Fig. 1 Isohyetal map of Tunisia (curves with mm values represent mean annual rainfall).

Fig. 2 Rainfall variation between 1997 and 2016 in Southern Tunisia (Remada)

The flora of desert areas has always attracted ecologists from around the world (Ward, 2016). As a result, the arid zones of Tunisia have been extensively studied over the past fifty years; indeed, the arid zone flora, climate, ecology, hydrogeology, and soils of Tunisia are among the best known in the world.

By any measure, the world's arid rangelands qualify as modest repositories of biodiversity (Shachak et al., 2005). The biological diversity of many desert and semi-desert areas continues to be threatened by many different human activities, such as overharvesting of firewood and overgrazing (Bainbridge, 2007). In these areas, where overgrazing and wood collection drive changes in the structure and functioning of rangelands, any decrease in perennial plant cover and plant species diversity leads to changes in floristic composition, soil erosion, and modifications in nutrient, water, and energy flow (Floret et al., 1978; Jauffret and Lavorel, 2003).

In this paper, we provide a brief review of the floristic richness of part of a desert rangeland in Tunisia.

2. Rangeland diversity

Researchers in Tunisia have focused a lot of attention on rangelands as well as on plant diversity and community ecology (Ouled Belgacem et al., 2011; Tarhouni et al., 2015). Tunisia's rangelands span a wide variety of environments from the arid steppe to desert rangelands of southern Tunisia. As in all Mediterranean countries, these steppe zones were previously used mainly for grazing and have been subjected to severe pressure from an increasing population, which has slowly stabilized (Floret and Hadjej, 1977). In response to climatic conditions and grazing, the species composition, diversity and abundance, community structure, and plant life forms also changed (Ouled Belgacem et al., 2011; Tarhouni et al., 2015; Gamoun et al., 2016a, 2016b). Heavy grazing has left Tunisian ecosystems with a homogenized flora consisting only of species that are unpalatable and highly tolerant to herbivory and other forms of disturbance (Gondard et al., 2003; Jauffret and Lavorel, 2003). Sand deposits due to strong desert winds also further decrease vegetation growth by burying some plant parts, gradually decreasing the floristic variety (Bendali et al., 1990).

Sustainable rangeland management approaches have now been used to protect some sections of these desert rangelands in an effort to reduce the effects of degradation by increasing the vegetation composition, spatial distribution, and structure (Floret, 1981; Ouled Belgacem et al., 2008; Gamoun et al., 2010; Tarhouni et al., 2015). As a result, such sustainable practices have yielded diverse rangeland resources, with an abundant and rich diversity of plant species (Figs. 3 and 4 and Table 1).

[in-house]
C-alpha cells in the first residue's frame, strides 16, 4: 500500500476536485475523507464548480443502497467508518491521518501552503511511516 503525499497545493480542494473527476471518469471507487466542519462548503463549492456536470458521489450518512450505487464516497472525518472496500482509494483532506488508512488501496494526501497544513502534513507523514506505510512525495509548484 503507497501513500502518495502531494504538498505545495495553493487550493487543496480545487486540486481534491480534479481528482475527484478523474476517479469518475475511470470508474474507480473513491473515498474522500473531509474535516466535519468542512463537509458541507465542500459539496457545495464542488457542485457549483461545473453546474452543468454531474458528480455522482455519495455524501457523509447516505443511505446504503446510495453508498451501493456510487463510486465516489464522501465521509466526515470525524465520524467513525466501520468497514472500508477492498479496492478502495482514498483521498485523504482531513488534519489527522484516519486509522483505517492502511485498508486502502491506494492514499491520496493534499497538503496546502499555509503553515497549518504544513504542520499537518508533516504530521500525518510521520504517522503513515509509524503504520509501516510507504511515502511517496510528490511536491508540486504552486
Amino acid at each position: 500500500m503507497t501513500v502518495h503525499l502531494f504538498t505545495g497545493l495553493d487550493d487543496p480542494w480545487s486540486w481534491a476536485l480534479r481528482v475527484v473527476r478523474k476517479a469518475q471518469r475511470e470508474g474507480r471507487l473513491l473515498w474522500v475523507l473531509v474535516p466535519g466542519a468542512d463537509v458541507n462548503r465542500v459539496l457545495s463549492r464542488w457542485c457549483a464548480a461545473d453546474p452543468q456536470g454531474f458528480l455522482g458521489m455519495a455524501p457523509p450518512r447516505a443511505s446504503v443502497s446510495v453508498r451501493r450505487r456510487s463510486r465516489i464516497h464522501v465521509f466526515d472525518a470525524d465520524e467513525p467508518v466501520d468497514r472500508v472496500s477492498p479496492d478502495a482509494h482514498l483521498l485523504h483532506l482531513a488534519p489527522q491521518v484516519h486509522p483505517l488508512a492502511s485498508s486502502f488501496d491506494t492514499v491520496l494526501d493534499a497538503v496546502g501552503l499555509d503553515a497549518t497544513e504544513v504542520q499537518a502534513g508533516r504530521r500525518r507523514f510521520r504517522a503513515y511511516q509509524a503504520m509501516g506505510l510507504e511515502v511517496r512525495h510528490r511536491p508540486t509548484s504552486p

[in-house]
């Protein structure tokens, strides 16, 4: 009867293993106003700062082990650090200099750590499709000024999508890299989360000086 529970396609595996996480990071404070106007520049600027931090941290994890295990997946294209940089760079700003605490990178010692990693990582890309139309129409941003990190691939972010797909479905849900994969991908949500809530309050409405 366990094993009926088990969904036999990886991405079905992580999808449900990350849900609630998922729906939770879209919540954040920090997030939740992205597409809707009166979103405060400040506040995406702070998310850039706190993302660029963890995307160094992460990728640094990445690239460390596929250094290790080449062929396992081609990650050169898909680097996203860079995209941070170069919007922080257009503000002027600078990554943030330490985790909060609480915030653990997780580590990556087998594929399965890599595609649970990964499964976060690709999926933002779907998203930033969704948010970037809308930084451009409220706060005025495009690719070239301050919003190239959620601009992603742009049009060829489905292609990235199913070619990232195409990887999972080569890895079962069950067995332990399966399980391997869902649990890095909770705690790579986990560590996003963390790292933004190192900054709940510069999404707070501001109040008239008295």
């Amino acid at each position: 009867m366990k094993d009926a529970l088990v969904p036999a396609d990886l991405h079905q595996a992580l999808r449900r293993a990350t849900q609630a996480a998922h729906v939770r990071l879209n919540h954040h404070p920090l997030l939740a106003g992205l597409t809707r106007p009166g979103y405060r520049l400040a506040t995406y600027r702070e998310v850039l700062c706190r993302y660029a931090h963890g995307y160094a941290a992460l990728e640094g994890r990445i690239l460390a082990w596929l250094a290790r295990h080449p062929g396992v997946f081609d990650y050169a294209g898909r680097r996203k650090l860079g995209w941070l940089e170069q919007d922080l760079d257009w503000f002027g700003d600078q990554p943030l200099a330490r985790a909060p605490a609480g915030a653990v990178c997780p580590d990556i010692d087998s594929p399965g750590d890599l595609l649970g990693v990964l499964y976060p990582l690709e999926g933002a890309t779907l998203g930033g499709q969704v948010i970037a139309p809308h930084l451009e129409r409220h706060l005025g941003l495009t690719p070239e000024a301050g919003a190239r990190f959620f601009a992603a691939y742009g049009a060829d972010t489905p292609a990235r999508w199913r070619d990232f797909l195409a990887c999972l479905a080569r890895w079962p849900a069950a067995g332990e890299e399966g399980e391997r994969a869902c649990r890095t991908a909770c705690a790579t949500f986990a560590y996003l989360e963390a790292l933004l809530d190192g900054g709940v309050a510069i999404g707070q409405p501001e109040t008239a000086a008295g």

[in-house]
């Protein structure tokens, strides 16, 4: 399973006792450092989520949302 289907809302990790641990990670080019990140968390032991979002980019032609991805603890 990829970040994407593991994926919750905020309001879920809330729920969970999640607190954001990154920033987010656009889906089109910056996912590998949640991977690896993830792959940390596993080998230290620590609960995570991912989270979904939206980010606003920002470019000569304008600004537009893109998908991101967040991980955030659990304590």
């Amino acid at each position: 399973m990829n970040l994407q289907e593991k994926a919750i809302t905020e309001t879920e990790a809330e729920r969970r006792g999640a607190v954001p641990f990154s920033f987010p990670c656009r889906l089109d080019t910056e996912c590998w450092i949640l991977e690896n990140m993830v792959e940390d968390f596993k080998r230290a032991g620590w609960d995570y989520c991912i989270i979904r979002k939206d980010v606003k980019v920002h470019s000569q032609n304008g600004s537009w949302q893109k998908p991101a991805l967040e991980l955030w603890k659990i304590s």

Fig. 3 Photographs showing different rangelands types: (a) Psammophytes of Stipagrostis pungens on sand accumulation being grazed by camels from the typical desert vegetation site where protecting the vegetation promotes infiltration and minimizes runoff. (b) Example of an almost flat, sandy area unit, where the vegetation is dominated by Haloxylon schmittianum. (c) Good stand of Anthyllis henoniana community type in stony terrain showing the spacing of the shrubs. (d) Retama raetam growing on sand dunes

Fig. 4 Some plant species of desert rangelands of Tunisia (photos by Mouldi Gamoun); (a) Rhanterium suaveolens Desf., (b) Echiochilon fruticosum Desf., (c) Plantago albicans L., (d) Stipa tenacissima L., (e) Artemisa herba-alba Asso, (f) Periploca angustifolia Labill., (g) Gymnocarpos decander Forssk., (h) Anthyllis henoniana Batt., (i) Stipagrostis ciliata (Desf.) de Winter (j) Ziziphus lotus (L.). Lam., (k) Helianthemum kahiricum Delile, (l) Retama raetam (Forssk.) Webb & Berthel., (m) Haloxylon scoparium Pomel., (n) Haloxylon schmittianum Pomel., (o) Stipagrostis pungens (Desf.) de Winter, (p) Stipa lagascae Roem. & Schult.

Table 1 Family, life form, and livestock acceptability index of main desert species of Tunisia. 0: Refusal or Toxic; 1: Occasionally palatable; 2: Few palatable; 3: Palatable; 4: Very palatable; 5: Extremely palatable
Species Family Life form Acceptability index
Anthyllis henoniana Batt. Fabaceae Chamaephyte 4
Ajuga iva (L.) Schreb. Lamiaceae Therophyte 3
Allium roseum L. Alliaceae Geophyte 2
Anabasis oropediorum Maire. Chenopodiaceae Chamaephyte 5
Anacyclus clavatus (Desf.) Pers. Asteraceae Therophyte 4
Anacyclus monanthos ssp cyrtolepidioides (Pomel) Asteraceae Therophyte 4
Anarrhinum fruticosum Desf. subsp. Brevifolium Scrophulariaceae Chamaephyte 1
Argyrolobium uniflorum (Deene.) Jaub. & Spach. Fabaceae Chamaephyte 5
Arnebia decumbens (Vent.) Coss. & Kralik Boraginaceae Therophyte 2
Artemisia campestris L. Asteraceae Chamaephyte 2
Artemisia herba-alba Asso Asteraceae Chamaephyte 2
Asphodelus refractus Boiss. Asphodelaceae Therophyte 1
Asphodelus tenuifolius Cav. Asphodelaceae Therophyte 0
Astragalus armatus Willd. Fabaceae Chamaephyte 2
Astragalus asterias Steven. Fabaceae Therophyte 2
Astragalus corrugatus Bertol. Fabaceae Therophyte 2
Atractylis cancellata L. Asteraceae Therophyte 1
Atractylis carduus (Forssk.) C. Chr. Asteraceae Chamaephyte 0
Atractylis prolifera Boiss. Asteraceae Therophyte 1
Atractylis serratuloides Sieber ex Cass. Asteraceae Hemicryptophyte 2
Atriplex halimus L. Chenopodiaceae Nanophanerophyte 3
Bassia muricata (L.) Asc. Chenopodiaceae Therophyte 2
Brassica tournefortii Gouan. Brassicaceae Therophyte 3
Calendula tripterocarpa Rupr. Asteraceae Therophyte 1
Calicotome villosa (Poir.) Link. Fabaceae Nanophanerophyte 3
Calligonum azel Maire Polygonaceae Nanophanerophyte 3
Calligonum polygonoides L. Polygonaceae Nanophanerophyte 4
Carthamus eriocephalus (Boiss.) Greuter Asteraceae Therophyte 1
Centaurea furfuracea Coss. & Durieu. Asteraceae Therophyte 3
Citrullus colocynthis (L.) Schrad. Cucurbitaceae Hemicryptophyte 0
Cleome amblyocarpa Barratte & Murb. Cleomaceae Hemicryptophyte 0